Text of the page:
From the Economic Justice Task Force. February 2014.
Banks and Lending, Part II. The Self-Help Credit Union.
Part I of “Banks and Lending” described the loan that Wachovia Bank gave CUCC to carry out our “Renovation for Renewal” building project during the 1990s. The interest rate on Wachovia’s loan depended on market rates, and worked out to 8.75%, but we were able to recoup some of that interest, because the Wachovia money market account, in which we held the money between borrowing it and spending it, paid us 4.7%. We were very satisfied with Wachovia’s service. At the same time, in order to pay off the mortgage on what is now the Pilgrim House, we borrowed $45,000 for two years from several congregation members at a rate of 6%, compounded annually, thus benefitting both the members doing the lending and the church. We had $40,000 in our “Parsonage Fund” to serve as collateral.
The “Parsonage Fund” remains among CUCC’s “reserve funds.” Over a period of years the Parsonage Fund was invested in U.S. Treasury bonds paying on average 12.5%, contributing $5000 in income to the annual budget. Today, alas, there are no safe fixed-income investments that pay anything close to 12.5% (the very high interest rates at that time were the result of Paul Volker’s actions as head of the Federal Reserve to bring down inflation – see You Tube video listed below*). In the proposed 2014 budget, passed at the last Congregational meeting, the income from the Parsonage Fund is expected to be a measly $550 because of today’s very low interest rates. The 2014 budget includes the budget line “’Parsonage’/Self Help,” indicating that the Parsonage Fund is deposited in the Self-Help Credit Union (SHCU) in Durham.
Why does the Economic Justice Task Force think this is relevant to economic justice? It is relevant because keeping church reserve funds that are not part of the annual budget at the Self-Help Credit Union rather than at Wells Fargo or some other big bank helps to promote economic justice. While the church’s money is just as safe at the SHCU and earns a rate of return about the same as we might earn at other banks or credit unions, the SHCU loans their money out in a way to create and protect economic opportunity for all. In their own words, it “creates and protects ownership and economic opportunity through loans for home ownership, small businesses, and community facilities; downtown revitalization and affordable housing development; and responsible consumer financial services.” See more about what they offer at <www.self-help.org>. The Center for Responsible Lending, affiliated with the SHCU, has led a repeated effort to rid North Carolina of what amount to pay-day loans. As reported on CNN, “Wells Fargo, U.S. Bank, Fifth Third and Regions announced last week that they would discontinue their so-called deposit advance products.... Banks have defended the loans, saying they help customers when they need an emergency line of credit but can’t qualify for a traditional loan. But consumer advocates, like the Center for Responsible Lending, call them ‘predatory’ and have called on federal regulators to ban the products.... A report from the Center for Responsible Lending found that advance loans issued by banks carried an average term of 10 days, with a fee of $10 per $100 borrowed – amounting to a 365% APR. Customers remained stuck in the loan cycle – meaning they owed money to the bank – for an average of 175 days per year.” Our deposit at SHCU not only earns a little interest, but also counts as part of CUCC’s mission to work for economic justice.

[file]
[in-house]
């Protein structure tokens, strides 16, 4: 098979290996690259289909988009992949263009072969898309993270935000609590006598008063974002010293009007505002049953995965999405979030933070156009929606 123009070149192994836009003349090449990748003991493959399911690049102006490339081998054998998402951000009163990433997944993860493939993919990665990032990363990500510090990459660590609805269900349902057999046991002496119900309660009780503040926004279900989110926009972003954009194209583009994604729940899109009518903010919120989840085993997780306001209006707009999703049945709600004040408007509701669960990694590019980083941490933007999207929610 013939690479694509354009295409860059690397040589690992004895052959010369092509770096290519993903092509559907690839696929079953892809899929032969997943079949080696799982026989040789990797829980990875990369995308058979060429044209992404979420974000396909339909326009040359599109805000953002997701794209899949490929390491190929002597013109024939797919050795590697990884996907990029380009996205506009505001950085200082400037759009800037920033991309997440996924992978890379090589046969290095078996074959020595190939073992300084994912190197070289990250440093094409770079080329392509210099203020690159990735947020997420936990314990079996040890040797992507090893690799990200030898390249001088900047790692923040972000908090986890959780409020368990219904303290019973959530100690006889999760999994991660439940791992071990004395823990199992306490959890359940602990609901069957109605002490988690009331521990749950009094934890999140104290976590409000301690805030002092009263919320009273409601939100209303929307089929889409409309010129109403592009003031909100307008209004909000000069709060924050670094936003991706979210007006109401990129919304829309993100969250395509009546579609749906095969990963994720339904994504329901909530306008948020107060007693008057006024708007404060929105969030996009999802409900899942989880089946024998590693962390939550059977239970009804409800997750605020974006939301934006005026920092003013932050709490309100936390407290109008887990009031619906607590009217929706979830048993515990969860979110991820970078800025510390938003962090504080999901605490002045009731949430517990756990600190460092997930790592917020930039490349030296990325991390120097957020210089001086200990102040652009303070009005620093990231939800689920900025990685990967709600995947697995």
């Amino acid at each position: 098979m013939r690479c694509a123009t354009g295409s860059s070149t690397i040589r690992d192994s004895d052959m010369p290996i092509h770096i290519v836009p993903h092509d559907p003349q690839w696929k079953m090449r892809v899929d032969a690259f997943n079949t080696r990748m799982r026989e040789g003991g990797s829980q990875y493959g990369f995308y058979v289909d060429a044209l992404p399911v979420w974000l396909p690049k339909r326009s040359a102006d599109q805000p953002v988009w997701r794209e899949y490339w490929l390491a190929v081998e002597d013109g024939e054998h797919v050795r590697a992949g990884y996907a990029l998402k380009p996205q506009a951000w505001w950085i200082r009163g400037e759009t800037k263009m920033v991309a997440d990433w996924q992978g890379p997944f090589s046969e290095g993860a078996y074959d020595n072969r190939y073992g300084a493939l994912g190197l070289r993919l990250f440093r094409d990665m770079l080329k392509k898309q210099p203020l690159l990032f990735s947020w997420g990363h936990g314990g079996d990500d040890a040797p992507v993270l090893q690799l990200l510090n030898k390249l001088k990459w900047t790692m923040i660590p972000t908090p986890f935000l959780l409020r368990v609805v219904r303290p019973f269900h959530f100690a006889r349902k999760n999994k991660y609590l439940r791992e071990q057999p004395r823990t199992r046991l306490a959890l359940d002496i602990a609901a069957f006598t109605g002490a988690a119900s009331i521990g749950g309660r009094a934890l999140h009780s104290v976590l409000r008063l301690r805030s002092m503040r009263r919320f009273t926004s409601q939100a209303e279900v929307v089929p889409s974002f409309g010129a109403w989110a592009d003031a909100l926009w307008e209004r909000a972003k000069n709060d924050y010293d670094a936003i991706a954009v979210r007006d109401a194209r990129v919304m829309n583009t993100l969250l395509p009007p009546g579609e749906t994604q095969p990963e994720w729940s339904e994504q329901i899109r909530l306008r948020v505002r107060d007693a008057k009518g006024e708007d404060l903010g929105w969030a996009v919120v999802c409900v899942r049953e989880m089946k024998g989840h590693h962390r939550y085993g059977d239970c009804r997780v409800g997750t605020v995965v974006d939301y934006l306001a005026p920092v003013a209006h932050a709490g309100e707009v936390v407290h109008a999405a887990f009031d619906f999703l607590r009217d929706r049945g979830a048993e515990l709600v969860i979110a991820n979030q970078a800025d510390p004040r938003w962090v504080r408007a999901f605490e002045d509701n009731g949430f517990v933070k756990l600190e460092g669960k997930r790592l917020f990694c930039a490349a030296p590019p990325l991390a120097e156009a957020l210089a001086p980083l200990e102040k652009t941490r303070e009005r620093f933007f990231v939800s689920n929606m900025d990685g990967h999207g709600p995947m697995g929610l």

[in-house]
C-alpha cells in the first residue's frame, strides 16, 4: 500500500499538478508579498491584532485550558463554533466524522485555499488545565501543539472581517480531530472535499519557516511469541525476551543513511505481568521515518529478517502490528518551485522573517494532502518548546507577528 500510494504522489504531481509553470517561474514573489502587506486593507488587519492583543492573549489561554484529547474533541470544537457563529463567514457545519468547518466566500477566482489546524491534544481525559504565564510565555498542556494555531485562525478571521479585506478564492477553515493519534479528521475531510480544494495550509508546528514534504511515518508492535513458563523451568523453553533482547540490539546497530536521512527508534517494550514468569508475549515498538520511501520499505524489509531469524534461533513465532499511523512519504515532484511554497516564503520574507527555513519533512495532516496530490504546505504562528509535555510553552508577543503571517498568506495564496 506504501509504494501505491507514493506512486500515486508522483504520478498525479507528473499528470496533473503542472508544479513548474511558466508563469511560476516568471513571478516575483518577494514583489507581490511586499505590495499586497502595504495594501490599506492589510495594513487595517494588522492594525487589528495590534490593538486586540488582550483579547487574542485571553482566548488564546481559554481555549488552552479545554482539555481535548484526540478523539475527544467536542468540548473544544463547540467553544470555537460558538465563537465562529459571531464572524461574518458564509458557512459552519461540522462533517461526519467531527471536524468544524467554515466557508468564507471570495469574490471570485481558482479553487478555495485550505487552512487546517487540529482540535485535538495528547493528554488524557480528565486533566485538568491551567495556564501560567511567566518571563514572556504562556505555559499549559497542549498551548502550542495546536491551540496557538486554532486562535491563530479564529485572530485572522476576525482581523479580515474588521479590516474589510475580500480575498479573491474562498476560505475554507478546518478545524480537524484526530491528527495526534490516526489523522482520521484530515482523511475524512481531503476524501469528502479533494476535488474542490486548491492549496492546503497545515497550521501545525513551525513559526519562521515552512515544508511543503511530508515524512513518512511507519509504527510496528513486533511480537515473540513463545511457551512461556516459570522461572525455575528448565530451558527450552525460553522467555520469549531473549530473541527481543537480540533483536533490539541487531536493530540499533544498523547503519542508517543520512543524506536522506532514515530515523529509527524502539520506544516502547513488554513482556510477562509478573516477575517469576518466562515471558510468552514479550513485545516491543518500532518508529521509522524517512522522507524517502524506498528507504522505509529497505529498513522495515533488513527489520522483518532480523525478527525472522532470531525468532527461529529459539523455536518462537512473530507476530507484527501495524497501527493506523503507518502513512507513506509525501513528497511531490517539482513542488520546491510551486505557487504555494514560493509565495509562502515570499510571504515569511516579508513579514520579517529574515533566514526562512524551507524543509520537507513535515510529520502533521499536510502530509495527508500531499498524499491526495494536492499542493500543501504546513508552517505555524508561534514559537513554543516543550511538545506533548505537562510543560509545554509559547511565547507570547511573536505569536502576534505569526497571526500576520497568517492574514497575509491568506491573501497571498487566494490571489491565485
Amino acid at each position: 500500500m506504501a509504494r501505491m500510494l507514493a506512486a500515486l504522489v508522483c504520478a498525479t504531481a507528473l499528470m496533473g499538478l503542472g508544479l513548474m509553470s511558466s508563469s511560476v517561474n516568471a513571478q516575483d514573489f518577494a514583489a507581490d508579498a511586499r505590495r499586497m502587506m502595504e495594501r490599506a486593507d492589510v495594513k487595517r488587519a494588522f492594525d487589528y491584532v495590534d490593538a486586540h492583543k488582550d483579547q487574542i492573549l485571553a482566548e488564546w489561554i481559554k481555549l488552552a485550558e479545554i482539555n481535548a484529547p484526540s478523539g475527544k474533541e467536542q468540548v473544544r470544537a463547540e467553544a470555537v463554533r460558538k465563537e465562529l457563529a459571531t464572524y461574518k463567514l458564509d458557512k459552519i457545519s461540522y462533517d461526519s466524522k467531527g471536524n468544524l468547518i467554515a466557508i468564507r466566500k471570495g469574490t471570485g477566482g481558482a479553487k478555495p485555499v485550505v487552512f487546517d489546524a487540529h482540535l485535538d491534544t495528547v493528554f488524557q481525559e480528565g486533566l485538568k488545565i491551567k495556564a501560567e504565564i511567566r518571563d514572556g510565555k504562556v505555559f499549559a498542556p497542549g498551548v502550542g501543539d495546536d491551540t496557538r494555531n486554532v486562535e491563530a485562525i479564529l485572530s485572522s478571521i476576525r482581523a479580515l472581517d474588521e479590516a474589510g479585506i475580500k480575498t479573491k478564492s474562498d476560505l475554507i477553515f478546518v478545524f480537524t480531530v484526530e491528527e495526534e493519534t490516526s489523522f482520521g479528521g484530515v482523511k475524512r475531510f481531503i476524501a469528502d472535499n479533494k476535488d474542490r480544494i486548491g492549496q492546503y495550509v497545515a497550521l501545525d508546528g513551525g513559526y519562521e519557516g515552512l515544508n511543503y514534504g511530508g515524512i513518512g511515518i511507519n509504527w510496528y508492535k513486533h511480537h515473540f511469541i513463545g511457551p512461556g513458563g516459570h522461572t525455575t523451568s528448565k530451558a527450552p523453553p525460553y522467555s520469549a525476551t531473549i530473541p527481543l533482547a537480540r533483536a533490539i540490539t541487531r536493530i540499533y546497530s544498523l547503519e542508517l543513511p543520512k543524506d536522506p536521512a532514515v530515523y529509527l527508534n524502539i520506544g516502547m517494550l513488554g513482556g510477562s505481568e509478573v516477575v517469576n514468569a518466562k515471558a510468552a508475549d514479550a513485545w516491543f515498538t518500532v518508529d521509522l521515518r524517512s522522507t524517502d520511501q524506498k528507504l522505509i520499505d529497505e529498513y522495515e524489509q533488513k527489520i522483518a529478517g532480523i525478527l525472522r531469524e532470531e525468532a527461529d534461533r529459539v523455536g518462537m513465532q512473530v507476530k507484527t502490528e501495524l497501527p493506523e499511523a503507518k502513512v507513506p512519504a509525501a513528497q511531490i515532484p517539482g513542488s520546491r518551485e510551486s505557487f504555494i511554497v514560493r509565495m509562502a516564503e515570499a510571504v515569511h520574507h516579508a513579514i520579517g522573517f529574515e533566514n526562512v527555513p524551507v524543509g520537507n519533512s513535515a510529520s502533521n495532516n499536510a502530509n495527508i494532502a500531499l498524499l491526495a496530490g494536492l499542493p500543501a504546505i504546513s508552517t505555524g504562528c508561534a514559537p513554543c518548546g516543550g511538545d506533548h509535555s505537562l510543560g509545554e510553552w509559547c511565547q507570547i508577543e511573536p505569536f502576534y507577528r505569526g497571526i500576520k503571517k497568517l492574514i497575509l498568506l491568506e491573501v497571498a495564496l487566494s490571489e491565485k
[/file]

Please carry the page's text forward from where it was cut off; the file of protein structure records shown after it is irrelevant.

Submitted by Edith Sylla*On the Federal Reserve and interest rates, see “James Grant and Richard Sylla – The Great Fed Debate!” Wealth Track with Consuelo Mack, December 20, 2013.